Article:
The nucleus accumbens (NAcb), a basal forebrain structure implicated in drug-mediated reward, receives afferents from a variety of limbic and cortical structures, including the prefrontal cortex, the amygdala, the entorhinal cortex, and the subicular complex. In the present study, monosynaptic projections from the lateral entorhinal cortex (lateral perforant path) to the NAcb are shown to display sustained increases in field EPSP magnitudes following high-frequency stimulation of the perforant path in anesthetized rats. By contrast, stimulation of the medial aspect of the perforant path, although capable of evoking responses in the dentate gyrus, produced no observable synaptic responses within the nucleus accumbens. Intra-accumbens administration of (±)-CPP (-3-(2-carboxypiperazin-4-yl)- propyl-1-phosphonic acid), a selective competitive NMDA receptor antagonist, blocked both short-term potentiation and long-term potentiation (LTP). Thus afferents from the entorhinal cortex to the NAcb display NMDA-receptor- dependent synaptic potentiation that appears similar to NMDA-receptor- dependent LTP observed at other targets of the perforant path, such as the hippocampal formation.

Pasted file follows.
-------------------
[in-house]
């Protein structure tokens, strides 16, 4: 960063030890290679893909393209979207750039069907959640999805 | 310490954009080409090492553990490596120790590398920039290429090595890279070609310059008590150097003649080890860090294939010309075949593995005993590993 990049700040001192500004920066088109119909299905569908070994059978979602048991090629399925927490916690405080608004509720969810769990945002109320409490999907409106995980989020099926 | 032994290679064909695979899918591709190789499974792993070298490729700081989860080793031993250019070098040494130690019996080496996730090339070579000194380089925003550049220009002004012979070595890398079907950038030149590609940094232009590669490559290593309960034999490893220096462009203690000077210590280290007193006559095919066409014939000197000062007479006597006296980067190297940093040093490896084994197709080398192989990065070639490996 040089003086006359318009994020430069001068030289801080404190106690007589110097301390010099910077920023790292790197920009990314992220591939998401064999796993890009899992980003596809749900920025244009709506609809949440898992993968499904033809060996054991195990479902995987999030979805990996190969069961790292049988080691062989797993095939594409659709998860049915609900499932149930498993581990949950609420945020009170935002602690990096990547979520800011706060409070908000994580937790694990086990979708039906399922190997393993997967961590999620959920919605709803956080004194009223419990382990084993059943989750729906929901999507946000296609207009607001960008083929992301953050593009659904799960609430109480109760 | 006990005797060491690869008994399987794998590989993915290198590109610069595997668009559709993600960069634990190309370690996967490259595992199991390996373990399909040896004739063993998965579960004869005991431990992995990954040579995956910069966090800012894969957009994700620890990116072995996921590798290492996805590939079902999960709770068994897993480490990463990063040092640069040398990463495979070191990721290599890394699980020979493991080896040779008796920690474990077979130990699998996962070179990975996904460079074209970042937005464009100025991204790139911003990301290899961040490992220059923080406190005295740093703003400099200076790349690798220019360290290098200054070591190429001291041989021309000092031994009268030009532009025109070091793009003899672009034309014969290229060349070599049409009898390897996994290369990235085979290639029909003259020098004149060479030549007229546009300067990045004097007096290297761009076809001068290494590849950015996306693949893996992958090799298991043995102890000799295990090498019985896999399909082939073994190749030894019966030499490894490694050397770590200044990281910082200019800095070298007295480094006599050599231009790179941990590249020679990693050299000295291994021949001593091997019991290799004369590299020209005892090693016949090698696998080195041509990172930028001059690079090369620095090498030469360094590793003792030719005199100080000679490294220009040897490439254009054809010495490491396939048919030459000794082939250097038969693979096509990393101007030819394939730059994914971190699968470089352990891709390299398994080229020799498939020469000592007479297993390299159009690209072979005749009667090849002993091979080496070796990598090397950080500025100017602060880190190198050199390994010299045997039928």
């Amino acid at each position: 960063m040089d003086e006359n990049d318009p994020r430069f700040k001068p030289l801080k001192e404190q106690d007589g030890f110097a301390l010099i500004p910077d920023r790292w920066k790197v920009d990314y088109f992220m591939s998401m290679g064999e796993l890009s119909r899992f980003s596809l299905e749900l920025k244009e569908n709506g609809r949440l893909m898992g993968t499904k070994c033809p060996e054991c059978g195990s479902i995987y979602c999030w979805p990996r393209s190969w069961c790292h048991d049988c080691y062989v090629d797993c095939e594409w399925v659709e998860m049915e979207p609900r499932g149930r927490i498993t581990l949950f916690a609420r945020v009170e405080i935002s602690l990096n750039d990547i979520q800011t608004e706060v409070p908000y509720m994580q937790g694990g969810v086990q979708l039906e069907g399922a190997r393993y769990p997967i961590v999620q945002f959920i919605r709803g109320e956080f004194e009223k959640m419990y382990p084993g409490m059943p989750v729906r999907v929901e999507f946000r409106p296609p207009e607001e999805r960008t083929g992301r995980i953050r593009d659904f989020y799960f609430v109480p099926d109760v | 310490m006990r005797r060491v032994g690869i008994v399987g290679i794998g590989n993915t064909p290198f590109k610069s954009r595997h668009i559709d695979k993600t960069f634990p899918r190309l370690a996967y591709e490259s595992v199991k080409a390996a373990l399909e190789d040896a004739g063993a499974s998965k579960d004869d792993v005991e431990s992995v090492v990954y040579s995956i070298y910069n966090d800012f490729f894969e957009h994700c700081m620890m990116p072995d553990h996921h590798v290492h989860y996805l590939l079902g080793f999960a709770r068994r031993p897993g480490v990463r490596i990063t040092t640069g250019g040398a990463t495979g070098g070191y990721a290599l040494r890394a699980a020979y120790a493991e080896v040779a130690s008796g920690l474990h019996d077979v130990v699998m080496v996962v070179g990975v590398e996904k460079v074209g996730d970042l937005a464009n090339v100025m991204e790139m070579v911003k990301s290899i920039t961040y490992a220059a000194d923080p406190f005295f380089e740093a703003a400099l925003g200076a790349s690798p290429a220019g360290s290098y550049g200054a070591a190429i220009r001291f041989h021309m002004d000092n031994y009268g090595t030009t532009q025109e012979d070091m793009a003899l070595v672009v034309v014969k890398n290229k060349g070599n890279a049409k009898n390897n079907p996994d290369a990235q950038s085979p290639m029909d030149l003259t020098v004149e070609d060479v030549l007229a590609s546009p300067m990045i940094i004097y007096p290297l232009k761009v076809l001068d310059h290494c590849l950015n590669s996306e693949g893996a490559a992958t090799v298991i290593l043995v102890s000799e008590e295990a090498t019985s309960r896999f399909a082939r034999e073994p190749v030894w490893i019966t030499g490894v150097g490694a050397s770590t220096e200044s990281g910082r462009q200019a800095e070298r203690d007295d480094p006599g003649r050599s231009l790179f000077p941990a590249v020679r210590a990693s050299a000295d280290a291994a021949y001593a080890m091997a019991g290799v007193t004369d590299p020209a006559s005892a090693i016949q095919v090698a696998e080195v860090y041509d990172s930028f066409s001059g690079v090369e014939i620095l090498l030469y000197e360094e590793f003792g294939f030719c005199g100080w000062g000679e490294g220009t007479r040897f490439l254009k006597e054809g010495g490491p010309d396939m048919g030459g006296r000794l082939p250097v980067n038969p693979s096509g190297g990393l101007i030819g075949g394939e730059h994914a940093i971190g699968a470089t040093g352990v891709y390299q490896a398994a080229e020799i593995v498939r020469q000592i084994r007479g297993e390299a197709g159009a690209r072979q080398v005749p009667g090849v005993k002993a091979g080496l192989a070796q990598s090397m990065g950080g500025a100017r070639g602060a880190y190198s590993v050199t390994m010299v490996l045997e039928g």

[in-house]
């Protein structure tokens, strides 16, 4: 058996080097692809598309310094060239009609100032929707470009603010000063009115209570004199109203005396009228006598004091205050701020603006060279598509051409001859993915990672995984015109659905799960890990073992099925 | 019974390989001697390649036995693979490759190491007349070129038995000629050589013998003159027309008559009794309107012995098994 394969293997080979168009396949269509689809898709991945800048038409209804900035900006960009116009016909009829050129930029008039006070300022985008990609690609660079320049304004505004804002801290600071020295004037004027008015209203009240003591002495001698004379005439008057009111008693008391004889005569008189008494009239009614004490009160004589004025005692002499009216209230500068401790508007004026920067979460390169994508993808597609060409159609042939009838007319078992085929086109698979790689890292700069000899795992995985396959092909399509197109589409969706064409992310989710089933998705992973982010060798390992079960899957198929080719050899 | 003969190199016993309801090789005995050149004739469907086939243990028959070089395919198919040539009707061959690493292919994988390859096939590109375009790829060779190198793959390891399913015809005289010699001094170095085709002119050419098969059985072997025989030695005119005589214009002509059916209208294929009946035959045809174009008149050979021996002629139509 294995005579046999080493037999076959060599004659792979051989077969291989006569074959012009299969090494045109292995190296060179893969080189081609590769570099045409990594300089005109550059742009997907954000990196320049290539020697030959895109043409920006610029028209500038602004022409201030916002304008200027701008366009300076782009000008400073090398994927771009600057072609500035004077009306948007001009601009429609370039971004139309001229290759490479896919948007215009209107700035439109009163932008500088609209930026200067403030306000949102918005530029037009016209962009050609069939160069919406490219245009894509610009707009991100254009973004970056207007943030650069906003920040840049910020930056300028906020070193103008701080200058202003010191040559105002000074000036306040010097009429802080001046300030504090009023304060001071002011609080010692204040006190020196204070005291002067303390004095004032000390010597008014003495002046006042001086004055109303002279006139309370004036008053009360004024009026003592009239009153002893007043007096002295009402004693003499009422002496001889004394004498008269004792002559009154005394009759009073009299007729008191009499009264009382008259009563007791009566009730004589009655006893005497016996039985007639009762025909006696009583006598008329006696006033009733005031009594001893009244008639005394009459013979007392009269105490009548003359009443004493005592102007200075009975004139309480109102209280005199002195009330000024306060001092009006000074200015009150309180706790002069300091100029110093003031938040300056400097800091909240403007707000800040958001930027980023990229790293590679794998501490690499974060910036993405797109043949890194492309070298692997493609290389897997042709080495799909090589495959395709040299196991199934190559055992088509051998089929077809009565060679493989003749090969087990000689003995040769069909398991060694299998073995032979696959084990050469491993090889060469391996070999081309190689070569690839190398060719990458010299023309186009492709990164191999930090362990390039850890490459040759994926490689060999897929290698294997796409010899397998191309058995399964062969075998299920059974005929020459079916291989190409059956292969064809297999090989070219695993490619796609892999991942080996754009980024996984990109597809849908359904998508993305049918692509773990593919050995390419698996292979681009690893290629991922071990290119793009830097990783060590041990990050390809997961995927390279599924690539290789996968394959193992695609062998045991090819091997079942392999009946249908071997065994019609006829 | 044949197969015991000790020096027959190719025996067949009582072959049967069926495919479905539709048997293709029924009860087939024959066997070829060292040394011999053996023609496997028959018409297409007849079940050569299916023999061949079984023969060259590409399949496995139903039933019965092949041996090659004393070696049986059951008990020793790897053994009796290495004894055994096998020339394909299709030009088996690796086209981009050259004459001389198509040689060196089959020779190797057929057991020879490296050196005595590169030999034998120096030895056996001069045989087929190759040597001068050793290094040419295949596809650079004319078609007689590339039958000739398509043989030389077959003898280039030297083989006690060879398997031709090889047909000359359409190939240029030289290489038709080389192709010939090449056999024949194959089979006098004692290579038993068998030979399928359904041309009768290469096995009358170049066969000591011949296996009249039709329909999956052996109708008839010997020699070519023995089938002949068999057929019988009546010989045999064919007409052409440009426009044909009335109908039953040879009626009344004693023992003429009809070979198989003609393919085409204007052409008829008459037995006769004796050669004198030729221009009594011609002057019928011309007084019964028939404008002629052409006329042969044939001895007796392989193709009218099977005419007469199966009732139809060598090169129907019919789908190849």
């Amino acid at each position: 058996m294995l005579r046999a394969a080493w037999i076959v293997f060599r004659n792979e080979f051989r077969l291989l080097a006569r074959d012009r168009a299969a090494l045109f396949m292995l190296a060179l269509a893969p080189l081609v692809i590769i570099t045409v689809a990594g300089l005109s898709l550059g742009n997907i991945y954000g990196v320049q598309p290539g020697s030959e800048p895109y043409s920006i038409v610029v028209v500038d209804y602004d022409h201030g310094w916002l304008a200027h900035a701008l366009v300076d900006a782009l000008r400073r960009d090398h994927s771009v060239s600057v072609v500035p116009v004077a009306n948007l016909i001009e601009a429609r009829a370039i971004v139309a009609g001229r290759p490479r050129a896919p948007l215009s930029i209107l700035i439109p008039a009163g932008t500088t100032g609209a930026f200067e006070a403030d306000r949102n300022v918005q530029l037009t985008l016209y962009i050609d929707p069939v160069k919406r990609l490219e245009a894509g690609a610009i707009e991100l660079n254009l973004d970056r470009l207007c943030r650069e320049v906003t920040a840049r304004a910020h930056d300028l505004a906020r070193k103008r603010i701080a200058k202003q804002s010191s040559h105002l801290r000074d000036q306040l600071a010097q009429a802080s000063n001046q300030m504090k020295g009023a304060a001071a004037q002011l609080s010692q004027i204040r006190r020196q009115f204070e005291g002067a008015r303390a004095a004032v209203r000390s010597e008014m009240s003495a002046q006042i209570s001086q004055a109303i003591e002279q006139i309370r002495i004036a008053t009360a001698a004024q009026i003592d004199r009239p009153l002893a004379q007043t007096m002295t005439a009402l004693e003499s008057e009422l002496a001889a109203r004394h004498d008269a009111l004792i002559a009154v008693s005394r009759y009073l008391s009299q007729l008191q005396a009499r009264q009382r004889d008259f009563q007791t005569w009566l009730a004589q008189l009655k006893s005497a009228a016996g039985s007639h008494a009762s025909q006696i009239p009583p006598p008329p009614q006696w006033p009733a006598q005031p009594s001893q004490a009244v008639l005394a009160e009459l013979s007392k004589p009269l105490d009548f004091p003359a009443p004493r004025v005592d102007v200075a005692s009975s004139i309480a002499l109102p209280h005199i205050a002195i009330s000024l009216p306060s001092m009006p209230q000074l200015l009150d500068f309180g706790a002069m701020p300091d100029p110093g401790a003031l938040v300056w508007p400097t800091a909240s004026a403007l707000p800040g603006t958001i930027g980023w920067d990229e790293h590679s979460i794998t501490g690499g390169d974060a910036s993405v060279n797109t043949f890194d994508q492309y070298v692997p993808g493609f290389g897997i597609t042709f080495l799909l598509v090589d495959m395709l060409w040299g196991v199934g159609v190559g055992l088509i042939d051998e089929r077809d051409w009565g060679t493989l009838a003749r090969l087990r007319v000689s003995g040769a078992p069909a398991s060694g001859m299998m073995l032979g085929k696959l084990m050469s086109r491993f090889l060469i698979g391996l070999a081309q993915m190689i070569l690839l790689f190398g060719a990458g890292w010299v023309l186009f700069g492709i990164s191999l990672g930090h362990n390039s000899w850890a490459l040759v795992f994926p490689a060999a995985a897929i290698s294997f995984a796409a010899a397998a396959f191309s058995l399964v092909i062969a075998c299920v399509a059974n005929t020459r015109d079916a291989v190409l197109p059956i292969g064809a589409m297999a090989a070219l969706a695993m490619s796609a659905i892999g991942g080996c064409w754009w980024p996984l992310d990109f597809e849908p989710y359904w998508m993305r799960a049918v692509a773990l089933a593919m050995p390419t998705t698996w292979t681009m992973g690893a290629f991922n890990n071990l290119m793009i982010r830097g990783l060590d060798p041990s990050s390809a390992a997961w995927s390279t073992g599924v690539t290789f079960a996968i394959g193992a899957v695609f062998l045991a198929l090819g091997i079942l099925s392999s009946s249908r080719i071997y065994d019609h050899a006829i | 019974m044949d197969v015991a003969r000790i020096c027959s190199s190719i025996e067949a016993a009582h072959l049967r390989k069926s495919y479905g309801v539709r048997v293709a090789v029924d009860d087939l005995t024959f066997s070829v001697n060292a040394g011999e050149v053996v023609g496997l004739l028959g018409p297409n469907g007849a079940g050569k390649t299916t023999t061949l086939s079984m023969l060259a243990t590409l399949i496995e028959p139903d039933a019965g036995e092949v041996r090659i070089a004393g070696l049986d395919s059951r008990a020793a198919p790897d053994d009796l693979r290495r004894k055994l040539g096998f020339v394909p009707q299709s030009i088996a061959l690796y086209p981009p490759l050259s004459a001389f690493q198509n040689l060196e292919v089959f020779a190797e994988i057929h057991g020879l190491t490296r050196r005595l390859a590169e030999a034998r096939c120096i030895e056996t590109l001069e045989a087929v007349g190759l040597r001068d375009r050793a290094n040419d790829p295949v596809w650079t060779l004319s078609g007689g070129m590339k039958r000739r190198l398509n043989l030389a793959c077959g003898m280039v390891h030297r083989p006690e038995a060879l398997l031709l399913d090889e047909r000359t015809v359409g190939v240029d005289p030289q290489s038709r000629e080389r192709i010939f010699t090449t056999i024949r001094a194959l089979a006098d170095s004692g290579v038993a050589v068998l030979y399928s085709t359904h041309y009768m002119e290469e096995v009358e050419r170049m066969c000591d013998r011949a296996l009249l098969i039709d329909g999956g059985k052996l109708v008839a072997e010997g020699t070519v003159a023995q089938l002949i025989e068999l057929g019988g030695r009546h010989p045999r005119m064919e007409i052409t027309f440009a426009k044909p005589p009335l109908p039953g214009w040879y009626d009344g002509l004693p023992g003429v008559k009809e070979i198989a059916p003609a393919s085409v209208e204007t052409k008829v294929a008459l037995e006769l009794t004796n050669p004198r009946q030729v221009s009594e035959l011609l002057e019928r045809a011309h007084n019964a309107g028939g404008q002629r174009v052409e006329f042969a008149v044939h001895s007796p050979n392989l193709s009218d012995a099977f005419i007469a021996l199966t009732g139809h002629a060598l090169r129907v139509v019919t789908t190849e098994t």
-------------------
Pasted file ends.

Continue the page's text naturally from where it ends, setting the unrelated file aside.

|Original language||English (US)|
|Number of pages||7|
|State||Published - Sep 1 1998|
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